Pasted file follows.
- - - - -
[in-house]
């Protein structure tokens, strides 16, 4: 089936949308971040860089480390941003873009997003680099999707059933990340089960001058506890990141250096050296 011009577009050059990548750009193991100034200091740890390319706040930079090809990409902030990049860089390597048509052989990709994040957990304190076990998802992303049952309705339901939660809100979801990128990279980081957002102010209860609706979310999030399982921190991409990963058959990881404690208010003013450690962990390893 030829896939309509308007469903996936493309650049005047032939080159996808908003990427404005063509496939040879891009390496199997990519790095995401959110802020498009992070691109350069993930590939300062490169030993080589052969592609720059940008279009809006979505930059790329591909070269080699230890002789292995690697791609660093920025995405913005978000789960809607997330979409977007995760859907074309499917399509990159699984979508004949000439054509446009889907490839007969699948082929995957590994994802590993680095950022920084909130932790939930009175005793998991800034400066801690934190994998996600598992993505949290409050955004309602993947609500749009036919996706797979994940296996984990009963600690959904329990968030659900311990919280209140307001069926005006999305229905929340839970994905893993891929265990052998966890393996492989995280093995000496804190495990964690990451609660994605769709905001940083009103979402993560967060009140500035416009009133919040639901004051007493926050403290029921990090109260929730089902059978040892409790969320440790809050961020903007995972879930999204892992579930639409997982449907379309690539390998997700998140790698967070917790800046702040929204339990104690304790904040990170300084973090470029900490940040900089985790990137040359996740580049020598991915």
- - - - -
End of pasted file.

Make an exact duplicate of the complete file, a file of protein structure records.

[in-house]
């Protein structure tokens, strides 16, 4: 089936949308971040860089480390941003873009997003680099999707059933990340089960001058506890990141250096050296 011009577009050059990548750009193991100034200091740890390319706040930079090809990409902030990049860089390597048509052989990709994040957990304190076990998802992303049952309705339901939660809100979801990128990279980081957002102010209860609706979310999030399982921190991409990963058959990881404690208010003013450690962990390893 030829896939309509308007469903996936493309650049005047032939080159996808908003990427404005063509496939040879891009390496199997990519790095995401959110802020498009992070691109350069993930590939300062490169030993080589052969592609720059940008279009809006979505930059790329591909070269080699230890002789292995690697791609660093920025995405913005978000789960809607997330979409977007995760859907074309499917399509990159699984979508004949000439054509446009889907490839007969699948082929995957590994994802590993680095950022920084909130932790939930009175005793998991800034400066801690934190994998996600598992993505949290409050955004309602993947609500749009036919996706797979994940296996984990009963600690959904329990968030659900311990919280209140307001069926005006999305229905929340839970994905893993891929265990052998966890393996492989995280093995000496804190495990964690990451609660994605769709905001940083009103979402993560967060009140500035416009009133919040639901004051007493926050403290029921990090109260929730089902059978040892409790969320440790809050961020903007995972879930999204892992579930639409997982449907379309690539390998997700998140790698967070917790800046702040929204339990104690304790904040990170300084973090470029900490940040900089985790990137040359996740580049020598991915």